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It just does not make sense


by Jonathan van Bilsen


English, being my second language, has always fascinated and quite often confused me. Many phrases do not make a great deal of sense, especially to someone trying to learn the language. Words like real and reel, which sound the same, or words with wasted letters, such as knee or gnat, certainly confuse the pronunciation.

On top of that, you have phrases which have obscure meanings, rooted in very old historic legends.

Some strange phrases, which took a little getting used to, include:

White elephant, meaning something not particularly useful whichoften has a very high cost of upkeep. Apparently, the phrase originates in the ancient kingdom of Siam (modern-day Thailand). The Siamese King would give live white elephants to people who he did not like. While seemingly kind, having a white elephant is extremely expensive and difficult to keep, as they eat about 200 kg. or 440 lbs. of food a day.

Another strange idiom is, 'Close but no cigar.' It seems carnival games at fairgrounds used to have cigars as prizes. When someone lost a game by a narrow margin, they would be close but did not receive a cigar.

Has anyone ever given you 'the cold shoulder'? In medieval England, it was customary for the dinner host to give his guests a cold piece of shoulder meat (from whatever dish they were eating), as a polite way of saying it was time to leave.

I always assumed Marvin Gaye first coined the phrase, 'heard it through the grapevine,' but that is not so. It actually dates back to the time of telegraphs. Many people thought the telegraph wiring resembled grapevines, so when they received a new message, they would say, 'They heard it through the grapevine.'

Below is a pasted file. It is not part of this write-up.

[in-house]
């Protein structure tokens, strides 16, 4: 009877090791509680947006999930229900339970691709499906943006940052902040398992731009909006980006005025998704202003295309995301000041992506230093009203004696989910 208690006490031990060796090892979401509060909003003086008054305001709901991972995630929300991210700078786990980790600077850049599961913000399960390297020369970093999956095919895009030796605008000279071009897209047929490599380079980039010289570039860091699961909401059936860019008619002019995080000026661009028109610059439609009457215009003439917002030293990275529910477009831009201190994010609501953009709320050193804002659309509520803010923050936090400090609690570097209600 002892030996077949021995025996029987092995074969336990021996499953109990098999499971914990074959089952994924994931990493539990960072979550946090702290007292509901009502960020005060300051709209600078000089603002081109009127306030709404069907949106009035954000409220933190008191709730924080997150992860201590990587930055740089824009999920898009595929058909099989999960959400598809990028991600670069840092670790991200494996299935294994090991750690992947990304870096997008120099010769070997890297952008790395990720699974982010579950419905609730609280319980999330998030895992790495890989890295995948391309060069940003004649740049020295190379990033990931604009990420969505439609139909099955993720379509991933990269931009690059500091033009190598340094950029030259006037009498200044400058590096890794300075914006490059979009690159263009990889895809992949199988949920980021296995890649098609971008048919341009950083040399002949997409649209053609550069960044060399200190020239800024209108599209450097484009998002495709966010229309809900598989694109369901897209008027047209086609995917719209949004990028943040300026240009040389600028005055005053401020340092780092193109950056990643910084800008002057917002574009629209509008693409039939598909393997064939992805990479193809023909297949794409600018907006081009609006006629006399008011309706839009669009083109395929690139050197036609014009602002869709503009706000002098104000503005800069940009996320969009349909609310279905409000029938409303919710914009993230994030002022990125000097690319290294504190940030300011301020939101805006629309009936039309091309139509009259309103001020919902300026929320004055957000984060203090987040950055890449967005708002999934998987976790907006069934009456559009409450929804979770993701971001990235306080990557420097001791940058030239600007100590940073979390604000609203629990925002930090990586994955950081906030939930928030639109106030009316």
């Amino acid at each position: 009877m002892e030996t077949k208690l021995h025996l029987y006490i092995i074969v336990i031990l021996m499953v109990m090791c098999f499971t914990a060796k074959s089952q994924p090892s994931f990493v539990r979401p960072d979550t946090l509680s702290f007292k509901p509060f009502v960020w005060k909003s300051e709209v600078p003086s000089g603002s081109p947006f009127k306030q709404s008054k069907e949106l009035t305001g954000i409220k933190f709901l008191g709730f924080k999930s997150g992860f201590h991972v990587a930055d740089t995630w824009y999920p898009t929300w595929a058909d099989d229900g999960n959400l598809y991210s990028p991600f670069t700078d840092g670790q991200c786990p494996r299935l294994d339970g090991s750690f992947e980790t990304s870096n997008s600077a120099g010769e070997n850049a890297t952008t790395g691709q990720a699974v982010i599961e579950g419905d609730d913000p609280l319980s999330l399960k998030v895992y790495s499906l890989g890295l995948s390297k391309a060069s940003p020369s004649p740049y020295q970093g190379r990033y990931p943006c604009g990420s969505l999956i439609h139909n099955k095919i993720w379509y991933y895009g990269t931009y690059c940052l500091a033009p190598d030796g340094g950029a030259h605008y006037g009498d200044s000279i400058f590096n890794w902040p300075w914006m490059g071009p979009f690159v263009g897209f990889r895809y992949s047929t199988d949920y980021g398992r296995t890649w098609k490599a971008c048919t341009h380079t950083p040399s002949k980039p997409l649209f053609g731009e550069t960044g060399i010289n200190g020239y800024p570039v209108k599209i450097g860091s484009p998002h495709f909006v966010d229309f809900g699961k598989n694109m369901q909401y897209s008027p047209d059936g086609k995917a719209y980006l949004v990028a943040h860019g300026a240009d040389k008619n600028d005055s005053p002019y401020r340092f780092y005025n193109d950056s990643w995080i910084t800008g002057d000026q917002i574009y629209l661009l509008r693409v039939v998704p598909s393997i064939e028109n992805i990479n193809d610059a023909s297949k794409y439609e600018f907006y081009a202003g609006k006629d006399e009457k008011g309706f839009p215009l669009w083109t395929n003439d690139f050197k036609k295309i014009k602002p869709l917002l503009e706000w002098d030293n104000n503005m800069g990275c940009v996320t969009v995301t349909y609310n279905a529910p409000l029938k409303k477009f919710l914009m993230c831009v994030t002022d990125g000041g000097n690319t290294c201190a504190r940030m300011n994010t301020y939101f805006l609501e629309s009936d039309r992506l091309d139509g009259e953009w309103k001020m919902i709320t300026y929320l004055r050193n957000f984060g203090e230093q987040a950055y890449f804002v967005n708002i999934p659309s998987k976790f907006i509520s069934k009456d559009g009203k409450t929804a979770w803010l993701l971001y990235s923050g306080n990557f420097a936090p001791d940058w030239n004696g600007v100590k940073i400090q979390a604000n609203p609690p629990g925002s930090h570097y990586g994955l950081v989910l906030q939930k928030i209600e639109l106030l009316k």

You can imagine how strange the phrase, 'pass with flying colours,' must sound to people who are not familiar with the English language. The origin of this saying dates back to the 1600s, when warships would fly their coloured flags (usually signifying their country) after a victory. If you saw a ship pass with coloured flags flying, you could assume they just won a battle at sea.

Lastly, the phrase, 'to steal someone's thunder,' means to upstage someone, it started with John Dennis, a play writer in the early 1700s. He invented a new method for replicating the sound of thunder for his new production. After his play failed and was cancelled, Dennis was outraged when he found out his 'patented' thunder sound was being used in a production of Macbeth. Dennis was quoted saying, 'Damn them! They will not let my play run, but they steal my thunder.'

If you know of any other unique phrases, send them to me, and I will include them in my next column on this topic. Until then, it will be our secret. "I certainly won't let the cat out of the bag."

Jonathan van Bilsen is a television host, award-winning photographer, published author, columnist and keynote speaker. Watch his show, 'Jonathan van Bilsen's photosNtravel', on RogersTV, the Standard Website or YouTube.

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